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Not So Easy: The Complex Drivers and Circumstances of Population Growth

October 19, 2018 • Population

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not_so easy blog - horizontalIn 1998, the UN estimated global population would hit 9.4 billion in the year 2100. The UN now expects 11.2 billion. An overwhelming proportion of this projected human population increase will be driven by the demographic trajectory of sub-Saharan Africa. The good news is that projections are inherently malleable. The unwelcome news is that to influence demography towards a more sustainable trajectory is easier said than done.

When you talk about population growth, and how to intervene in a progressive way, you must appreciate complexity.

To start, let’s consider the country of Nigeria – just one of 54 nations on the African continent. It’s a country that will have major influence on overall global population growth moving into the 21st century. Nigeria might easily contribute 8% to global population growth just through the year 2050 – adding roughly 220 million people in the next 42 years.

Now, did you know that 63% of Nigerian women intend to never use contraception? This is a truly remarkable statistic. Unfortunately, behind the stat is a set of interwoven and self-reinforcing socio-cultural challenges. Taken together, they represent the epitome of a complex - and unwelcome - system.

Tragically, 38% of women in Nigeria have ZERO education and only about 10% of women have completed primary school. Education is known to demographers as one of the strongest correlates around fertility measures, wherein more female education reliably leads to lower fertility. If 90% of women have not completed primary school, the foundation for slowing and eventually stopping population growth is inherently weak.

Lack of female education is but a canary in the coal mine, however. There are many other indicators that confirm the social status of women – a socially constructed phenomenon -- is very weak in Nigeria. For example, over 60% of married women lead a life where their husband makes health care decisions for them. In other words, 6 out of 10 married women in Nigeria aren’t empowered to make decisions about their own bodies. These and other statistical measures can be found at USAID’s Stat-Compiler database.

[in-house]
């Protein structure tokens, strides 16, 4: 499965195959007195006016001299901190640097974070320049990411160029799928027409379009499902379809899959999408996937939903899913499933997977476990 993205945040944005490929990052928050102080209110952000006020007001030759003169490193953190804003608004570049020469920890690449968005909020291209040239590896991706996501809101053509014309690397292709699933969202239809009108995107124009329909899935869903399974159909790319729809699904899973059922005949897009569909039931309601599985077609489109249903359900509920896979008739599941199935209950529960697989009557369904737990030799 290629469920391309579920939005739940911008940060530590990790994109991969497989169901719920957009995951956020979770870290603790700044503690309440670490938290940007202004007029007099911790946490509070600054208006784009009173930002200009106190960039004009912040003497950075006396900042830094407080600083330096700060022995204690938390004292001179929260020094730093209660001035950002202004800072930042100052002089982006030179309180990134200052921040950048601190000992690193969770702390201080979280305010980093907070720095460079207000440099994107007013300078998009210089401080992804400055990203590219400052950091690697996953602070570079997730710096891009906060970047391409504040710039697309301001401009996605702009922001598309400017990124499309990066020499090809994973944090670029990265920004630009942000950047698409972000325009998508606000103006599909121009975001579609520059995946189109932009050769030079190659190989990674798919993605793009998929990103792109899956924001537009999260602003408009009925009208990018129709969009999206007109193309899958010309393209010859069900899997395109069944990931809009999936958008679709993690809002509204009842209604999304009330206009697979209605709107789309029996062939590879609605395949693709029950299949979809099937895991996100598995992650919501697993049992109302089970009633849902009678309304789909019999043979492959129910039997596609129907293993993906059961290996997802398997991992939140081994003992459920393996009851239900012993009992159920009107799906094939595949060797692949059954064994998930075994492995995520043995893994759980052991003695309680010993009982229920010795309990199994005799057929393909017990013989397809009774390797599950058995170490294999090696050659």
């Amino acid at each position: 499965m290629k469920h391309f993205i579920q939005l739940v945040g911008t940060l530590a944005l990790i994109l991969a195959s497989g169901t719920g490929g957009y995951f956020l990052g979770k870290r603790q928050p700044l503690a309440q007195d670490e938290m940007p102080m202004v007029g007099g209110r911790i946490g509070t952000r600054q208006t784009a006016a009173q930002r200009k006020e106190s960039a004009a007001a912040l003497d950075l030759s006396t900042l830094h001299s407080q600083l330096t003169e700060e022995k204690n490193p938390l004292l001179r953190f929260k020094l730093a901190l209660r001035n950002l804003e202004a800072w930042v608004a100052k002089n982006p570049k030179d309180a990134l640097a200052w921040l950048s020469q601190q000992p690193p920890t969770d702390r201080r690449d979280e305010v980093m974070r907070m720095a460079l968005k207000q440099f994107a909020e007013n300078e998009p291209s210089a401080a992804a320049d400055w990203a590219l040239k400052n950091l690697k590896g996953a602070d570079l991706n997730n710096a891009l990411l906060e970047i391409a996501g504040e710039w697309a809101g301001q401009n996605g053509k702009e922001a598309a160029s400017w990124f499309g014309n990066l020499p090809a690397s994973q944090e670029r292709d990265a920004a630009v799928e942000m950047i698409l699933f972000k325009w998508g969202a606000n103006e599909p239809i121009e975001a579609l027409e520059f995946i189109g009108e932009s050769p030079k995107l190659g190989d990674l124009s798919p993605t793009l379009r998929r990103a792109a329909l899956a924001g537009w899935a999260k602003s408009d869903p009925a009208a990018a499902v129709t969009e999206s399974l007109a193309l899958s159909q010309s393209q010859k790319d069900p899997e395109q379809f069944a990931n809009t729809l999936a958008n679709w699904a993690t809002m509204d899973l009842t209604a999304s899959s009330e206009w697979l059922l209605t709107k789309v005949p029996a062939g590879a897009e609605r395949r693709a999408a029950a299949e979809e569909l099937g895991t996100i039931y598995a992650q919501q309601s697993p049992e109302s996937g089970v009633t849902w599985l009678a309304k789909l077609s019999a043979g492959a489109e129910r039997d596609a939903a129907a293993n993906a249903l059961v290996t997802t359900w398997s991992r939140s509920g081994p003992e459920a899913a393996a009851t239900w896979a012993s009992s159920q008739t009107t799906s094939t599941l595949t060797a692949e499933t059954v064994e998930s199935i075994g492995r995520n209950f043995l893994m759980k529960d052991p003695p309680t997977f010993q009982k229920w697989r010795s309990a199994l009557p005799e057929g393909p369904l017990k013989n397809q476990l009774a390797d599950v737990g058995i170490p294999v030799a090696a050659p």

Given women’s low social status and lack of education in Nigeria, it stands to reason that the most common rationales cited for the intention to never use contraception in the future are, for all intents and purposes, socio-cultural and information barriers.

Here are the 4 most common reasons cited for non-use of contraception in Nigeria:

  • Personal or patriarchal opposition to contraception - 30.6%
  • Desire for more children - 16.5%
  • Fear of side effects - 8.1%
  • Religious prohibitions - 7.9%

As you can see, the desire for more children is also a major foundation of contraceptive non-use in Nigeria. The average ideal family size for married women is 7 children and, for married men, it is well over 9. Social norms and culturally proscribed individual preferences render extremely large family sizes as the “ideal” in Nigeria.

Adding to the complexity of Nigeria is that there are around 350 vigorously spoken languages in the country. To reach 93% of Nigerians with messages in the audiences’ first language, would require communicating via 77 distinct languages. To cover 99% of the populace with their first language would require 191 distinct communication products. The 4 most widely spoken “first languages” - Hausa, Igbo, Yoruba, Fulani - cover only around 64% of the Nigerian population.

Are you starting to see why an appreciation for nuance and complexity is a necessary pre-requisite to grasping the challenge of intervening around rapid population growth in Nigeria? Supply chains, physical availability of, and economic access to contraceptive commodities and services will always be important – but, in Nigeria and across much of Africa, high desired fertility and social and information barriers to contraceptive uptake are the major drivers of rapid population growth.

It is very easy to build a school, a clinic, or a pharmacy. But, it is far, far more difficult to overcome the socio-cultural biases that result in these services going unused. Especially when you are trying to communicate persuasively to such a diverse audience.

Stay tuned to learn how Population Media Center documents, assesses and builds our programs to address the inherent complexity of these challenges.


 

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